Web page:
They do not seem to need longer nights or days, as my lights are on 12 hours per day, all year long.

They do love the 4-tube T8s.
Repotting about once a year., shallow pots, loose soil.  ( I do not wick water anything)”

            Ruth, in Australia sends her experience:

“Gary, I found your information interesting, but as usual there is a difference because of conditions - or at least I think that is what it is. No Aeschynanthus that I have grown (and I've grown 30 or more different species and hybrids) have ever been a problem for coming into flower. A few flower in our autumn, but the rest begin to flower in mid-summer through most of the autumn. A few will flower during the winter. I am growing outdoors and yes, this is a warm climate. A. lobbianus (or what we used to call lobbianus - I believe it changed) is starting to produce buds now - mid-summer. Is this odd to you? Most growers in this area have plants in flower at the same times as I do.

            GSP.  One obvious conclusion is that results are variety specific.  You must know what clone you are taking about to compare results.  Different species or hybrids may have different flowering responses. They all flower if we do the right thing.

            Dee offers this:

“The Aeschynanthus that bloom at the ends of the stem are often seasonal. They will bloom in the fall and only in the fall. If you cut them back after a summer outdoors, you won’t get any flowers.”

              GSP.  So, with terminal bloomers, what triggers them to flower in the Fall?  Is it the total accumulation of light from the Summer or the lower temperatures of the Fall?
   
              Irina has this to say:

“In my limited experience - maturity of the plant triggers the bloom. Some species and hybrids are more floriferous, some very shy and seasonal. It generally takes much longer to root the stems of Aeschynanthus than Nematanthus - so there is a good chance that the cutting will abort the buds that are already set. And you will wait a healthy amount of time before it buds again.
The widely spread in culture Aeschynanthus lobbianus - the Lipstick plant - is a fast growing and quite floriferous species - it is a good candidate for what Gary Hunter is trying to accomplish - get finished blooming compact plants ready for sale. It will probably take them another year or more to bloom again.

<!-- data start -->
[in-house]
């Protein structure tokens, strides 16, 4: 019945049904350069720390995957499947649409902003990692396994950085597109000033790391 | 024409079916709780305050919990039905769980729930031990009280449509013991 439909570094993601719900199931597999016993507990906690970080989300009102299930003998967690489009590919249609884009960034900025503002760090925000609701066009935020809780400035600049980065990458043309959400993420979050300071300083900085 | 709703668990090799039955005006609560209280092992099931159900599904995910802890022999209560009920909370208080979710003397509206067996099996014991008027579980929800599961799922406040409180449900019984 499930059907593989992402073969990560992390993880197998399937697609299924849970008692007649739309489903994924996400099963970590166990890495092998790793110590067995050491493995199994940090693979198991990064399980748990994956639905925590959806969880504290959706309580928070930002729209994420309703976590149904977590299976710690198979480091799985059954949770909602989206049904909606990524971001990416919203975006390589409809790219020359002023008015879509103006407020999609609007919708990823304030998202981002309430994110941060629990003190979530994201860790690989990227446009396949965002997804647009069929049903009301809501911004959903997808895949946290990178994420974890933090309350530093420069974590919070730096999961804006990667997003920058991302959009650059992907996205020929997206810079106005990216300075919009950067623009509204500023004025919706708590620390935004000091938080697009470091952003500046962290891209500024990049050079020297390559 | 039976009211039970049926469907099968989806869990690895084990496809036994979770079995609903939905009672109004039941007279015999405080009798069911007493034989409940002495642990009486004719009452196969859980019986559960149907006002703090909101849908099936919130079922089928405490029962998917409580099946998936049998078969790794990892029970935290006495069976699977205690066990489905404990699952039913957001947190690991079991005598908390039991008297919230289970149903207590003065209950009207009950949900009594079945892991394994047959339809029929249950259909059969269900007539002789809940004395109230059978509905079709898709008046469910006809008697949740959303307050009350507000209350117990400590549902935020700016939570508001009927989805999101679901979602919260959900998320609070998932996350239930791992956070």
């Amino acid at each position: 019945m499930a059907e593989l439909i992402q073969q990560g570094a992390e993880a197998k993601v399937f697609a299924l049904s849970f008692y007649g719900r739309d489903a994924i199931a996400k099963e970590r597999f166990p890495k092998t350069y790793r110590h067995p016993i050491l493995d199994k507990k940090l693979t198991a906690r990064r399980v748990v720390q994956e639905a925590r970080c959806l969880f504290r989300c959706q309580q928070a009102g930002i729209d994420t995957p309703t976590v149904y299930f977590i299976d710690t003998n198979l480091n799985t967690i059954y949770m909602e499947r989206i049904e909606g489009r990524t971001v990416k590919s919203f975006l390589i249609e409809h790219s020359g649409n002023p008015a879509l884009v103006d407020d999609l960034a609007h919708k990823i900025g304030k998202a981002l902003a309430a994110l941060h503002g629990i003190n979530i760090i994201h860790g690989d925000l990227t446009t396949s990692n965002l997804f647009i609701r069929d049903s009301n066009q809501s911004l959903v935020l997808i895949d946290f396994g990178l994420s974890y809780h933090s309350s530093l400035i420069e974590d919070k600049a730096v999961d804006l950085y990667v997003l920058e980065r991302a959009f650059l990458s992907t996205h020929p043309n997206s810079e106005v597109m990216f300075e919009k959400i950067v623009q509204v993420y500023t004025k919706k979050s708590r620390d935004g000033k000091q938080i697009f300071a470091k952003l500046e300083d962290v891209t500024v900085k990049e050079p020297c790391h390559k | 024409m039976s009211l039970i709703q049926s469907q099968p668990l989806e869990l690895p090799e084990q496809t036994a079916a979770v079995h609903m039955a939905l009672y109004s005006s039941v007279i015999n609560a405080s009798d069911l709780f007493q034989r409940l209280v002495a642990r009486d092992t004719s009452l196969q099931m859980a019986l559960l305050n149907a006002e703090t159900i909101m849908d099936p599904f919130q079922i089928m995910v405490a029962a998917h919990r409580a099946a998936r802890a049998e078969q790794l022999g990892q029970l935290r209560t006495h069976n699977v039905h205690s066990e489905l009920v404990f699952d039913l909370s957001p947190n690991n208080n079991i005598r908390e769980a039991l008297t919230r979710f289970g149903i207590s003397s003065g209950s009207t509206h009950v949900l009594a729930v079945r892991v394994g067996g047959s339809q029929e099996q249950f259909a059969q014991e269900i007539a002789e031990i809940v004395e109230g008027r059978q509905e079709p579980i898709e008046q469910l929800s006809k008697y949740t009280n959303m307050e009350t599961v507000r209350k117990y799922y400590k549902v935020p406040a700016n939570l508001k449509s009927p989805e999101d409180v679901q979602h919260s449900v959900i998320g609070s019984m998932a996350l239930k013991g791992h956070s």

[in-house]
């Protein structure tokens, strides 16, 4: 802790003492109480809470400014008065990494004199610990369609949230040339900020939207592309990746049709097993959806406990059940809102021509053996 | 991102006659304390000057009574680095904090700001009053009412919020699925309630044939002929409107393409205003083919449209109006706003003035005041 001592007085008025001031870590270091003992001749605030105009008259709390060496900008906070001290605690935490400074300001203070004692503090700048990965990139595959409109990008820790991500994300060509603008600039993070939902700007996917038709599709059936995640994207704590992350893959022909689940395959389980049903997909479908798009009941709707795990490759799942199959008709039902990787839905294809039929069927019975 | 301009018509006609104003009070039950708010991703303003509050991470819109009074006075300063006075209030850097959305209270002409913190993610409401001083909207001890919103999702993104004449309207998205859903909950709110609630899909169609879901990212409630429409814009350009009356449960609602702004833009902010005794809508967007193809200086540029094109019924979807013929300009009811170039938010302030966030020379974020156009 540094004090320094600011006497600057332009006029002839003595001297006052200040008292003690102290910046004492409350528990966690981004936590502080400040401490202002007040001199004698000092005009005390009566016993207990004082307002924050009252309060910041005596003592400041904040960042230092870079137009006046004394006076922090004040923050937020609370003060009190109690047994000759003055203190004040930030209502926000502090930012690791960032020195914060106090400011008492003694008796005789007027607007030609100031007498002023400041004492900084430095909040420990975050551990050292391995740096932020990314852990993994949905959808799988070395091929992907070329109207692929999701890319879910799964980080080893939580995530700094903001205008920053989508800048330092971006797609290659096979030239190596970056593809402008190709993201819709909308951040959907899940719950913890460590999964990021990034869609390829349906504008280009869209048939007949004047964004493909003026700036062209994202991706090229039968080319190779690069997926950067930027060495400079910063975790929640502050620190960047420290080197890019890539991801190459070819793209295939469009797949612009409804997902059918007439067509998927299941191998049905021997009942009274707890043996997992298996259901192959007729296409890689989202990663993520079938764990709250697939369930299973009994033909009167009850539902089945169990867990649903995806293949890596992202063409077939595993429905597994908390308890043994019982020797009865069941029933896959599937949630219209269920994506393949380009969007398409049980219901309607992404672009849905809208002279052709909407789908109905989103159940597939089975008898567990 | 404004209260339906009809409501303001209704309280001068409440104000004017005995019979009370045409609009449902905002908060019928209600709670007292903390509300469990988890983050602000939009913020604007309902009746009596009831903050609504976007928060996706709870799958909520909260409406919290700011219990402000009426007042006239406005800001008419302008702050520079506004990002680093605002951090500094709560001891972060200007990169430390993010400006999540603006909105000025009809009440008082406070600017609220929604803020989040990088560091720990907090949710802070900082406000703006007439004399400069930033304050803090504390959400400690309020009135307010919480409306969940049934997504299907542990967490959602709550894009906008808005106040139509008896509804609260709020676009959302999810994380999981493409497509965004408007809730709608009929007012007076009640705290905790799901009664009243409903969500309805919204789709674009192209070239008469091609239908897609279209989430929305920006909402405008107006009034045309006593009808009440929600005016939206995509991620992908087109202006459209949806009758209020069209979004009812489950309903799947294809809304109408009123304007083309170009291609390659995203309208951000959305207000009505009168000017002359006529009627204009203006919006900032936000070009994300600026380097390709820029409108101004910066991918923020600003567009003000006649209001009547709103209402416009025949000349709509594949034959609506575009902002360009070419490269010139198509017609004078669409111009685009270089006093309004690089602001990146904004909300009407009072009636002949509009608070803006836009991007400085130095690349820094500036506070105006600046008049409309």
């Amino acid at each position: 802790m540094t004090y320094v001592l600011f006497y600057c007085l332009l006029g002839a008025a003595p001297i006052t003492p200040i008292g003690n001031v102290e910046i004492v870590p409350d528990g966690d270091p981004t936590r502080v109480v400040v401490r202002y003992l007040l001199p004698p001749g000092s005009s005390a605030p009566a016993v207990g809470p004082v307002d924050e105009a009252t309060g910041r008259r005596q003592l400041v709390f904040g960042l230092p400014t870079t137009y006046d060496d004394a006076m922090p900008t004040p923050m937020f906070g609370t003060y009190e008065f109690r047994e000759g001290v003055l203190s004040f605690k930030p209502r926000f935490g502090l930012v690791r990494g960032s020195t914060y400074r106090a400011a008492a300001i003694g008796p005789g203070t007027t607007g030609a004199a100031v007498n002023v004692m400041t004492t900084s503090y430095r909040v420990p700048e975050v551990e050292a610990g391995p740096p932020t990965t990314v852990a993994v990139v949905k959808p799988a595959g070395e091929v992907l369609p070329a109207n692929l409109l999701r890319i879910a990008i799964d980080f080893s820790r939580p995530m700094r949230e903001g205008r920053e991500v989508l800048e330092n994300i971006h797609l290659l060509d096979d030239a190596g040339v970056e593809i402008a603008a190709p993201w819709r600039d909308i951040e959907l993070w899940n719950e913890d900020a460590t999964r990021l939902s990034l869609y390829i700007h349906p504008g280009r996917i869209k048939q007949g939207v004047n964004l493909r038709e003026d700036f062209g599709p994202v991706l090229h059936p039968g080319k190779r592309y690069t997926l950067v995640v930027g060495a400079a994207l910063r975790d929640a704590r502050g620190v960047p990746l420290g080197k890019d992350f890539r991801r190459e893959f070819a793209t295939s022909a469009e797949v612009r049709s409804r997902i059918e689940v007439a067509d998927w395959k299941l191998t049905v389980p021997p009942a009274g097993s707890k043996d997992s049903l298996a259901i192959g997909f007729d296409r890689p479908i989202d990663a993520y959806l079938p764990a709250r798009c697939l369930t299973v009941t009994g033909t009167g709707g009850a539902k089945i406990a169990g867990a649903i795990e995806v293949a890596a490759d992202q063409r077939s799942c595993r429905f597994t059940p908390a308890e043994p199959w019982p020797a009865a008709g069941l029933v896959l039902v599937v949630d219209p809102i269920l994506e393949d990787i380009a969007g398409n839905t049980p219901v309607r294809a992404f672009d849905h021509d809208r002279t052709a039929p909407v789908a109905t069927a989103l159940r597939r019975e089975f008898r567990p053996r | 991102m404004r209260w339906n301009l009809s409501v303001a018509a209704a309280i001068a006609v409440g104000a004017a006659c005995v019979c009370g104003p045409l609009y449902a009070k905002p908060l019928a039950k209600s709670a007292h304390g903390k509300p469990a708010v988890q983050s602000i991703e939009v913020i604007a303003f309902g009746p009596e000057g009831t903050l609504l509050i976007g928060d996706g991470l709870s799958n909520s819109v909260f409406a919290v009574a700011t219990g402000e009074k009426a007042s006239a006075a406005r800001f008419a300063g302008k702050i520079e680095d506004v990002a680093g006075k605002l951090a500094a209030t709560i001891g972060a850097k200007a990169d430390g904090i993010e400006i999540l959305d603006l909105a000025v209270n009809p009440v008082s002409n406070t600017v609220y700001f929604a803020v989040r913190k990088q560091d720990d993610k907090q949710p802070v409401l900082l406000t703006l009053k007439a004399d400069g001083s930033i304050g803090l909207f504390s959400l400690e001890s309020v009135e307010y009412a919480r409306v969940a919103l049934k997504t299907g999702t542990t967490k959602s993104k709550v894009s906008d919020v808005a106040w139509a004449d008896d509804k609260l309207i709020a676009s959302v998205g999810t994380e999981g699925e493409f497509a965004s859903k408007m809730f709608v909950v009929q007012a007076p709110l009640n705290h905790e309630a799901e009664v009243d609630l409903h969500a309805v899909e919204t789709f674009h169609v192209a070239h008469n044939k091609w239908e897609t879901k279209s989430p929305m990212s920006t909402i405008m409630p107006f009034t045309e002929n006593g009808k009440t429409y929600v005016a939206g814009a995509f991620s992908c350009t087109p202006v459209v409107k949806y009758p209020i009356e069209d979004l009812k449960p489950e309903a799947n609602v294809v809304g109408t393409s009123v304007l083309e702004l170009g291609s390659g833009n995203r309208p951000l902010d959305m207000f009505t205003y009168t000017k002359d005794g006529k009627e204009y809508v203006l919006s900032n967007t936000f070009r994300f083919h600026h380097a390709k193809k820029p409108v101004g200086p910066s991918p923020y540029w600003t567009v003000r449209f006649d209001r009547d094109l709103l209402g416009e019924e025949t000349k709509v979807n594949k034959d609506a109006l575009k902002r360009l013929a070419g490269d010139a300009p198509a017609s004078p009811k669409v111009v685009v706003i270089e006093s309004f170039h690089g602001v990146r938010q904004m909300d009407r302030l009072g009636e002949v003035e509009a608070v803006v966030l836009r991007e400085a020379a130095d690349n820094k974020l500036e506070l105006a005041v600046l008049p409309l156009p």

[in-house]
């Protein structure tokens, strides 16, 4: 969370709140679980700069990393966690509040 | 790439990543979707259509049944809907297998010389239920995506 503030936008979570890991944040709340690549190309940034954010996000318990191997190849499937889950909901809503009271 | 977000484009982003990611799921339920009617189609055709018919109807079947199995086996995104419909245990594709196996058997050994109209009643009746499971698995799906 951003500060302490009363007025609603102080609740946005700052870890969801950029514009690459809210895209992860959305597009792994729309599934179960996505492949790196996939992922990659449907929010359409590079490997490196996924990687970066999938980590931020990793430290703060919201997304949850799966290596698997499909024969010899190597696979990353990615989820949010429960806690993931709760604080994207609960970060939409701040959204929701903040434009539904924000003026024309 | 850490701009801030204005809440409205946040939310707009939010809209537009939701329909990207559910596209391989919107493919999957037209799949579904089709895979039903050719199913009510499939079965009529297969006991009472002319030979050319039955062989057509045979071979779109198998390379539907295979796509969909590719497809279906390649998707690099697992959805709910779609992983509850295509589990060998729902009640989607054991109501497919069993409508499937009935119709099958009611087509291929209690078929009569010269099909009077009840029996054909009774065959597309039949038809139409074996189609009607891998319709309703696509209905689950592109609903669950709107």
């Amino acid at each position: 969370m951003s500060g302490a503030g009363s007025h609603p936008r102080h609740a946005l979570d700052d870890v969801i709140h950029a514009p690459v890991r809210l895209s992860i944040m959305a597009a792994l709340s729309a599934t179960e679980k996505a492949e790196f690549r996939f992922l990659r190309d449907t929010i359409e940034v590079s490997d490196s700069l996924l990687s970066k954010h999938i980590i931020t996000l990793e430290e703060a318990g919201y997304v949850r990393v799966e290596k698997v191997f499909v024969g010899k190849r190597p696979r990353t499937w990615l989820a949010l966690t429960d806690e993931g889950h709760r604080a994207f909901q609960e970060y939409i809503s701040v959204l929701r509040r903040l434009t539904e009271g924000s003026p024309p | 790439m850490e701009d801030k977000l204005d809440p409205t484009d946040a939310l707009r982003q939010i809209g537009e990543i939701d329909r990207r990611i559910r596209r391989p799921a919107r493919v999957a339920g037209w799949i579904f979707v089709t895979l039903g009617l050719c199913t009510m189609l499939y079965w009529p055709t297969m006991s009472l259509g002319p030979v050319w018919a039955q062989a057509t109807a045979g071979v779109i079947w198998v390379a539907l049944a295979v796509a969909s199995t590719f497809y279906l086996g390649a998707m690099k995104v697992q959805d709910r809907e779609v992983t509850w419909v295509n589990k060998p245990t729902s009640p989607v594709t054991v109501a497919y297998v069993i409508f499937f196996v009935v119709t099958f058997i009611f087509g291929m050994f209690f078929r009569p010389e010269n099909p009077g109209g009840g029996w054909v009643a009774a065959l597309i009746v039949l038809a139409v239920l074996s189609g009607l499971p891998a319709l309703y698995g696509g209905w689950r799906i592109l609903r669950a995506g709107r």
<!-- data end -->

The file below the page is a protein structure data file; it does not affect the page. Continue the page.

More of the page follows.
I do not think we can use this technique when we grow for show, rooted cuttings do not produce a full mature plant we all want to see. Plants for sale - are definitely more desirable when they are in bloom.”

              GSP.  This adds to my problem of how to get budded cutting to not abort the buds before rooting.  They only flower once a year.

              Ruth added this:

“For me, most Aeschynanthus flower in mid-summer to late autumn. A few will flower through some of the winter, and there are some that prefer spring. No problems with flowering.
I have one with pink flowers that was brought in from Malaysia and it didn't flower when it was a young plant, perhaps because I kept taking cuttings to make sure other people had it. Several years later, virtually everyone had plenty of flowers. One grower reported the other day that his was full of flowers - and this is mid summer.”

              GSP.  Yes, if you cut the tips of terminal flowering types you don’t get any flowers.  And when they flower must be backed up several months to when the flowering was initiated.


              Mark adds:

“It does seem to have to do with maturity in my experience, with a seasonal influence as well.  My 'Thai Pink' never bloomed until the vines were 3 feet or so long, and has a heavy bloom in winter every year.  This is followed by a lesser bloom several months later. It hasn't changed in 5 or 6 years of growing.”

              GSP.  This is the maturity(Age) idea.  And that the trigger is consistent which is what we want.  What does seasonal mean?  If we eliminate day-length, then is must be temperature or accumulated light.

              There is a lot to consider with these comments.  Thank you to the growers for thinking about this problem and taking time to help me.   I will give my conclusions in the next post.